NYLM has gotten wind of the not-exactly-enthusiastic response to its spam campaign. I got an email this morning from "Amanda" (no last name or title, but NYLM's masthead lists an Amanda Graham as Editor) lamenting "a torrent of angry, hateful messages which shocked us and which we feel are unjust". Because, you see, it was all a terrible mistake:
We outsourced our marketing to an Asian service to help us spread the word about our Best Story Award contest. That is why authors received the marketing email from nyliterarymag.org (which is not our main website) on Christmas night, and at such an unexpected time in the middle of the night.

Unfortunately, it appears they chose the wrong terminology when inviting authors to our contest. We're very sorry that being told they were nominated for the Best Story Award offended, insulted, angered, or disappointed so many authors.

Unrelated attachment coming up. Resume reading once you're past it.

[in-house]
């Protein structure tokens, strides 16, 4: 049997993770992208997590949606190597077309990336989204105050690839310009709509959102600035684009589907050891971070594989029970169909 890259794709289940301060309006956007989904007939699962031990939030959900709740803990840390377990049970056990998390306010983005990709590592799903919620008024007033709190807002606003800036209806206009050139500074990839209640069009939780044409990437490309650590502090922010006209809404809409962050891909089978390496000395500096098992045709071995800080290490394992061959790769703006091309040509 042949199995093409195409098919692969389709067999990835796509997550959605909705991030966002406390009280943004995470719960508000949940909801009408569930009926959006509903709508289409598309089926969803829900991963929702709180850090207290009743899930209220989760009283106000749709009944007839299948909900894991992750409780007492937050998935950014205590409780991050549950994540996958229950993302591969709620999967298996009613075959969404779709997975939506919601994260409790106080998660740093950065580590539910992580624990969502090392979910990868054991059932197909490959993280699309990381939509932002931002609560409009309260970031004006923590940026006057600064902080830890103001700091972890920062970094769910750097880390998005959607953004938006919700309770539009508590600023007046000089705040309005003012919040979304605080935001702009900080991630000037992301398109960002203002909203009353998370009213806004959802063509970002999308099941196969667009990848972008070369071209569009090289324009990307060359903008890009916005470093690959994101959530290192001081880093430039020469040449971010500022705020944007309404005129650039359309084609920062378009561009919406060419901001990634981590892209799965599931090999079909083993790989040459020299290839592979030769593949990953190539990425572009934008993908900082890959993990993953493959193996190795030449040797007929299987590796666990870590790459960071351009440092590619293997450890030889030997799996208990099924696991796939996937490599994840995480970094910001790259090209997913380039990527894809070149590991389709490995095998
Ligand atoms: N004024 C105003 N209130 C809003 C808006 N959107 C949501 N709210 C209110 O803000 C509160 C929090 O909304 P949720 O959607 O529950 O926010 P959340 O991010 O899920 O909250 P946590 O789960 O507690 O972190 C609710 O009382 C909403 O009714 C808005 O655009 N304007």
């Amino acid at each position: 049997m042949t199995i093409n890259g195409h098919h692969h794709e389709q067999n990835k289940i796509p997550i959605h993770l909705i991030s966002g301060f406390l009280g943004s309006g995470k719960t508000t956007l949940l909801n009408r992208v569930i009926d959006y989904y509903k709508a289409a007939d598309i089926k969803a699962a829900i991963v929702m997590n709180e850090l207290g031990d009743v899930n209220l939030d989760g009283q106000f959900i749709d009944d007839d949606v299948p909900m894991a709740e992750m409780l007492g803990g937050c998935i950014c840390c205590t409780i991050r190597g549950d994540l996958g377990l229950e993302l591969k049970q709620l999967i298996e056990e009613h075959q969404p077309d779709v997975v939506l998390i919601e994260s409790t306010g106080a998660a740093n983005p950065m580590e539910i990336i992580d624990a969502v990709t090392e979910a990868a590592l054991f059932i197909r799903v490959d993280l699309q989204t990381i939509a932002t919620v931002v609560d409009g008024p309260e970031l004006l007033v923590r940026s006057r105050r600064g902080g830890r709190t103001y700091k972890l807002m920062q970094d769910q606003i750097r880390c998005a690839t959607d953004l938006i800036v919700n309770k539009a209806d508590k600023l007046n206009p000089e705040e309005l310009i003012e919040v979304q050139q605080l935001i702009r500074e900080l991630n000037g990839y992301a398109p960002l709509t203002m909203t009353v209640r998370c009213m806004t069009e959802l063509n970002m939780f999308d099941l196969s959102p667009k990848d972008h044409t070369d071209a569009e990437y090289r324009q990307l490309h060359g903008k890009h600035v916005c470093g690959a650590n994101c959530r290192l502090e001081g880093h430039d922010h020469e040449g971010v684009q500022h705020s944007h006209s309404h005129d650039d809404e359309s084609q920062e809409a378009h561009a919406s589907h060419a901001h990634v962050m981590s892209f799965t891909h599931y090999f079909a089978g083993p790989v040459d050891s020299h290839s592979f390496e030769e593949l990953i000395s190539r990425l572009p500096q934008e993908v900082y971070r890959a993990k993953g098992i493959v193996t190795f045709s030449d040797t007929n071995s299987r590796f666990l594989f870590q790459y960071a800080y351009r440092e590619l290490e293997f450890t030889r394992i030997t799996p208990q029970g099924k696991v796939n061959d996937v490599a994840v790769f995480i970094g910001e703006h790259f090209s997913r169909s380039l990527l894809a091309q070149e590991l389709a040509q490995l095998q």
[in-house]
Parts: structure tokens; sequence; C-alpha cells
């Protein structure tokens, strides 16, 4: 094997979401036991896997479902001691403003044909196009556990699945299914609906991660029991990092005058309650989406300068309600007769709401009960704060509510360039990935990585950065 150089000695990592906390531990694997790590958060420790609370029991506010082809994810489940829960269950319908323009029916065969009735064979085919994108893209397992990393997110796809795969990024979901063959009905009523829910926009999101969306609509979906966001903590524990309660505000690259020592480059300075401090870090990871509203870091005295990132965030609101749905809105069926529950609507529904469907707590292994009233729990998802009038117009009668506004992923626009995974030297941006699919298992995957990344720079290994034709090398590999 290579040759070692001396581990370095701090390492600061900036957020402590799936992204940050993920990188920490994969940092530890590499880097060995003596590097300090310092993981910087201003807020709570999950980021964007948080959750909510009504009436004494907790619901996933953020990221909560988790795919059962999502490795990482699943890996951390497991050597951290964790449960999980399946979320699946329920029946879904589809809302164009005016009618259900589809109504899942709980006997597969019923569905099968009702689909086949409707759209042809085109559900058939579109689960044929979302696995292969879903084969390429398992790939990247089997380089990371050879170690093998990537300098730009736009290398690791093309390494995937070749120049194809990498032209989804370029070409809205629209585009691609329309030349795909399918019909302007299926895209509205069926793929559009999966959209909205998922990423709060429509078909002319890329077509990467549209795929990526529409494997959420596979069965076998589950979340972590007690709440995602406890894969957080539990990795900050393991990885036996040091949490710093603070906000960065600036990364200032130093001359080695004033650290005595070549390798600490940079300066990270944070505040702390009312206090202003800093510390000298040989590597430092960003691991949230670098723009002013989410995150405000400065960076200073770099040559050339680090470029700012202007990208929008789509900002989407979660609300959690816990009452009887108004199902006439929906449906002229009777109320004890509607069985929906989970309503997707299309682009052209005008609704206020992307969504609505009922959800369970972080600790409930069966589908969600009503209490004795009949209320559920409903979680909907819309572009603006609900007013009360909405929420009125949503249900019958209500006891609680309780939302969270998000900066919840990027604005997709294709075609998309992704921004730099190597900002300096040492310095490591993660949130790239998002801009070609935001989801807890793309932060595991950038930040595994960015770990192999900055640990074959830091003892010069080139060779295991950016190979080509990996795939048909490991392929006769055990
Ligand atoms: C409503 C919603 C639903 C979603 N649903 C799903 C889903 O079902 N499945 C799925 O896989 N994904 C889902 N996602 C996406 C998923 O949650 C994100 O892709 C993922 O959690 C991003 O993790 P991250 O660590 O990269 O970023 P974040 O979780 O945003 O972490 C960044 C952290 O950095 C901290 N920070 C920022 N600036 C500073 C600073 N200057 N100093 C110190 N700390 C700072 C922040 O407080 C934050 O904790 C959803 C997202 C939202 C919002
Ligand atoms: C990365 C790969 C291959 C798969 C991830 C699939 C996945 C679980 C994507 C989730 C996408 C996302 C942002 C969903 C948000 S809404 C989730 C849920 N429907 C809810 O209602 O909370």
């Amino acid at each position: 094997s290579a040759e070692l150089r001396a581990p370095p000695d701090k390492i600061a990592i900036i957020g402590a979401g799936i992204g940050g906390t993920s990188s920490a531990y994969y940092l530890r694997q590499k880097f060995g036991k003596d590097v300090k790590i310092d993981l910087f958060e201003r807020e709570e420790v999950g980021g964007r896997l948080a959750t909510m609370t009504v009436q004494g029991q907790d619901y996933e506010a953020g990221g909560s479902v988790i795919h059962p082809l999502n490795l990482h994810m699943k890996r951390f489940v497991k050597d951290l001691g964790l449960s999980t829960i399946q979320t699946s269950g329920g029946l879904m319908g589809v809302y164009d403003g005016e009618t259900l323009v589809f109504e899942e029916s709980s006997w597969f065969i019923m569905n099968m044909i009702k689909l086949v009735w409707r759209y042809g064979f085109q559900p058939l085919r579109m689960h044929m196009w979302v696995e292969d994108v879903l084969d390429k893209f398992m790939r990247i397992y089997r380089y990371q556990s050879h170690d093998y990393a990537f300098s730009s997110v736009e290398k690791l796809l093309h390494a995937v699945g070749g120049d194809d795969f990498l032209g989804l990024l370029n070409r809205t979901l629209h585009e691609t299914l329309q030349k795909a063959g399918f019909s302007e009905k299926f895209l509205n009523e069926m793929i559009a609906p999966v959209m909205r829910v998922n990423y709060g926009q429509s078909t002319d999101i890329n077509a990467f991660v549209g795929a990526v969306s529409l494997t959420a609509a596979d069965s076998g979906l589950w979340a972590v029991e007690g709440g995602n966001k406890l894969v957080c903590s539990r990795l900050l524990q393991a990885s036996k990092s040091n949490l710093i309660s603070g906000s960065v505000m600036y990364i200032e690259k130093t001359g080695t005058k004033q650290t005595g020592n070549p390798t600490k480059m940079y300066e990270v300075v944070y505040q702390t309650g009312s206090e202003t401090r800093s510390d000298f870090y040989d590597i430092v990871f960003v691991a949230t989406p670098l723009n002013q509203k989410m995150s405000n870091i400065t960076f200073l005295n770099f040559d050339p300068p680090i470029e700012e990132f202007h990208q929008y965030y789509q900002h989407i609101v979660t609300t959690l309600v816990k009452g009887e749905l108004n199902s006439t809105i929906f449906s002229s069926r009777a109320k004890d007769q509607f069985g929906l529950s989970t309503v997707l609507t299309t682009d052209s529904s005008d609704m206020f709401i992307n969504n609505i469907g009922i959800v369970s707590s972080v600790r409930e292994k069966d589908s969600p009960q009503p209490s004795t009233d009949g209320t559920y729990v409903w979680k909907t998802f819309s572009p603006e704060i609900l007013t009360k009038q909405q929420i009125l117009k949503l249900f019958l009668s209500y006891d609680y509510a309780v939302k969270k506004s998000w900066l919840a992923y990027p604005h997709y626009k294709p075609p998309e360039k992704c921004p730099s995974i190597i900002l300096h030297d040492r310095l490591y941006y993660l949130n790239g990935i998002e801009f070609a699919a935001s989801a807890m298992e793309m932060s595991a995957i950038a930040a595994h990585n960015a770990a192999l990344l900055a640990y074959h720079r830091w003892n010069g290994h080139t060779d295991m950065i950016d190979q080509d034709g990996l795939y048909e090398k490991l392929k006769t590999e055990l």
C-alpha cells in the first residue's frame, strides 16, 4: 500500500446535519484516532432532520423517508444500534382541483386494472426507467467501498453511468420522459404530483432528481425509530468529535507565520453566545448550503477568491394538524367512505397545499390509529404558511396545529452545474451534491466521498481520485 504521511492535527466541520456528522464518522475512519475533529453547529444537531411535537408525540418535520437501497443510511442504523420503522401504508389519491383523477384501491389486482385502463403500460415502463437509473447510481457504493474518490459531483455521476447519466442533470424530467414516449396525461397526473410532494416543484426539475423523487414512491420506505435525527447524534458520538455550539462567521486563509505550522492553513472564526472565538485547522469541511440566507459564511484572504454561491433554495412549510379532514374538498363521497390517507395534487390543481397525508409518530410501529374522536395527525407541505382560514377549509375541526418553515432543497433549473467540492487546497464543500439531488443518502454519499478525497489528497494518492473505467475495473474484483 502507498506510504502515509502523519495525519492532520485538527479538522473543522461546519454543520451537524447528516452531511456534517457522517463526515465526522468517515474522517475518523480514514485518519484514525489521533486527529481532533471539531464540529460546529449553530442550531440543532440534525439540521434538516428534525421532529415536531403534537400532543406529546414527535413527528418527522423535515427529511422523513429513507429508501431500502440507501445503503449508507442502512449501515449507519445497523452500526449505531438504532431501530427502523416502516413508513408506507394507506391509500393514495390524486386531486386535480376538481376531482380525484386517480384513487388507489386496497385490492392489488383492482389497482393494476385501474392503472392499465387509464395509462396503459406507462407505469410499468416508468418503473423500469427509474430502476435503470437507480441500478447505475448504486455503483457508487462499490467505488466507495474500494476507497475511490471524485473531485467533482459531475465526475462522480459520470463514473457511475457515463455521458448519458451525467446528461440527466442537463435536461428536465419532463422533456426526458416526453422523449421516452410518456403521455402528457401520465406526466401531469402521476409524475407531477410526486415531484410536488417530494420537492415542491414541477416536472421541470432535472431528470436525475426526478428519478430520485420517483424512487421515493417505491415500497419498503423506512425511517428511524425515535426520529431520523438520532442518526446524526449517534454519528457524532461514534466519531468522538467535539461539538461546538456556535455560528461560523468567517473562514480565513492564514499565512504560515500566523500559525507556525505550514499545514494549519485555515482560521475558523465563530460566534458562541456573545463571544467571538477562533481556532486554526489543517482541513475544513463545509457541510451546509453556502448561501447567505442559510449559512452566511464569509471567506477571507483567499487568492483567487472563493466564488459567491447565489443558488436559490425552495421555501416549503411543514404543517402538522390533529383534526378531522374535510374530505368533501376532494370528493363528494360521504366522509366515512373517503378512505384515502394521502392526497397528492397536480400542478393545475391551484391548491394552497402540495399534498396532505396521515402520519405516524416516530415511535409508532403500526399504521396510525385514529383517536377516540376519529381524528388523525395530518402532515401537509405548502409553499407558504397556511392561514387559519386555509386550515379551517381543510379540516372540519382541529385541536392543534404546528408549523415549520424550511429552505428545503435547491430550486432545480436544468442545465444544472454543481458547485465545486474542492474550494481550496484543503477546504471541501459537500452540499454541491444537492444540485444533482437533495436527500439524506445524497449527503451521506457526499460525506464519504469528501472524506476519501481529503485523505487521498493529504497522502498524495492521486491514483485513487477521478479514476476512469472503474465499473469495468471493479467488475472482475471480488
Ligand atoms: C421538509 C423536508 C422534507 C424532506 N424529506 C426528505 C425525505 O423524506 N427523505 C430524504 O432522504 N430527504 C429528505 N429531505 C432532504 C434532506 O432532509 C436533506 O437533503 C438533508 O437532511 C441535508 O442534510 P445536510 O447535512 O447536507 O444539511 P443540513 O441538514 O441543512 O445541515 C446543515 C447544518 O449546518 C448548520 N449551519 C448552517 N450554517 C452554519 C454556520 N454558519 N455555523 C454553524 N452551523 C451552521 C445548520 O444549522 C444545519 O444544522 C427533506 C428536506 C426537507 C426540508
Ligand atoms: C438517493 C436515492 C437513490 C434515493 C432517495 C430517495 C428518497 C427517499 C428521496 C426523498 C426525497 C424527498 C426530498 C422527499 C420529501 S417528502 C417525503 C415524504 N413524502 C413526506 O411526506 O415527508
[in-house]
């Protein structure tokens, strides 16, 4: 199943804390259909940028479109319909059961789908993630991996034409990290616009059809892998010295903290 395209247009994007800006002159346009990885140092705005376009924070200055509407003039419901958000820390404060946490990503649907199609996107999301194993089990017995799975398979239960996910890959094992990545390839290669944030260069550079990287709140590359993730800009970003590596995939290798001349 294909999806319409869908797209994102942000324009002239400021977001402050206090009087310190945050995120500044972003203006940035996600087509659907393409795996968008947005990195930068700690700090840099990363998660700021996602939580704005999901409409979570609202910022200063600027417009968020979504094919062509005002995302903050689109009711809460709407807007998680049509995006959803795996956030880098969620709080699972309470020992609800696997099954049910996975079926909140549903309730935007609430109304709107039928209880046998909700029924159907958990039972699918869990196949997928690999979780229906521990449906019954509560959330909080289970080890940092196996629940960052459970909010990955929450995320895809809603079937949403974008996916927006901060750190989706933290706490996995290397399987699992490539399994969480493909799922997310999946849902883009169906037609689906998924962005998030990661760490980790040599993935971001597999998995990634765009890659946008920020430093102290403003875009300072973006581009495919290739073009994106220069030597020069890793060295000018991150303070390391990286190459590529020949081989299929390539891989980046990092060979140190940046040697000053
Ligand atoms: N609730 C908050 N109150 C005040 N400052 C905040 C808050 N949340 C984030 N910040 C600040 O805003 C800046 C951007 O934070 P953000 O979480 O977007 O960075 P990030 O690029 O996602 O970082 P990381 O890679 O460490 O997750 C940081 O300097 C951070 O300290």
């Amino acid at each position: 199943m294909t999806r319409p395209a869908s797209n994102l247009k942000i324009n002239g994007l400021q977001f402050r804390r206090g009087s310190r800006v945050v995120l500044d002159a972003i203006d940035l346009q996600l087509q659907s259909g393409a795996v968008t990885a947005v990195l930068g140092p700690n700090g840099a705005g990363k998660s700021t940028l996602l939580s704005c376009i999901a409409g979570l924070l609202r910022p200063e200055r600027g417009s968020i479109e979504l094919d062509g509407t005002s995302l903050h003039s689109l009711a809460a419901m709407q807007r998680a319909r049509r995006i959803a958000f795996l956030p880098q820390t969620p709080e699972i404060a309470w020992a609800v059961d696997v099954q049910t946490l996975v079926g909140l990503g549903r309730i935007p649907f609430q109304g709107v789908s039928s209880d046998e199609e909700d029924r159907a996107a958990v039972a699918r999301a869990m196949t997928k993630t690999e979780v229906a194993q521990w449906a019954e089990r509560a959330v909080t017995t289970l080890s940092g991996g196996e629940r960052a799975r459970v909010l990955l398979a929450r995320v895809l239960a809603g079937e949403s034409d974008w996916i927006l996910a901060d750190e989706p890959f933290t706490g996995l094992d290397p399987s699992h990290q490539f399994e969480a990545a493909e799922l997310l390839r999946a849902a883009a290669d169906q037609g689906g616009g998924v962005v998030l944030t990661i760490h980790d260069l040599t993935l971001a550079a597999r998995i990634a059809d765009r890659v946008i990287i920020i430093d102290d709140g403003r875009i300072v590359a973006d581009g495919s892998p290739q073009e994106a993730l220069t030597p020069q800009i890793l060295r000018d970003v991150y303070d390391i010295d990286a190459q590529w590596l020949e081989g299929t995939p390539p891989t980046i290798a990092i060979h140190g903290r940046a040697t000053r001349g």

We have fired this agency and will monitor each marketing action any one of our team members does extremely closely from now on.
I'll leave it to you to judge how plausible this is.

Amanda also admitted something that I'm sure won't surprise anyone: the goal of the Best Story Award is "to finally become profitable and support our magazine." I'm not a fan of contests, even where they're reputable; but profitmaking contests are nearly always a waste of money. For why, and how to steer clear, see my 2015 post: Awards Profiteers: How Writers Can Recognize and Avoid Them.

UPDATE: Digging themselves deeper into an already pretty big hole, the folks at NY Literary Magazine are now attempting to excuse their blunder with a non-apology apology. Those shifty Asians are again invoked. Click the link below.
UPDATE 12/27/17: NY Literary Magazine has sent out another mass email, a cri de coeur of tragically injured innocence that again attempts to shift the blame (oh, those dastardly Asians), decries the evils of cyberbullying by mean folks like me, and proves once again that they just don't get it. They claim to be closing down for good. If you want to read the whole screed, here it is; if not, here's a taste.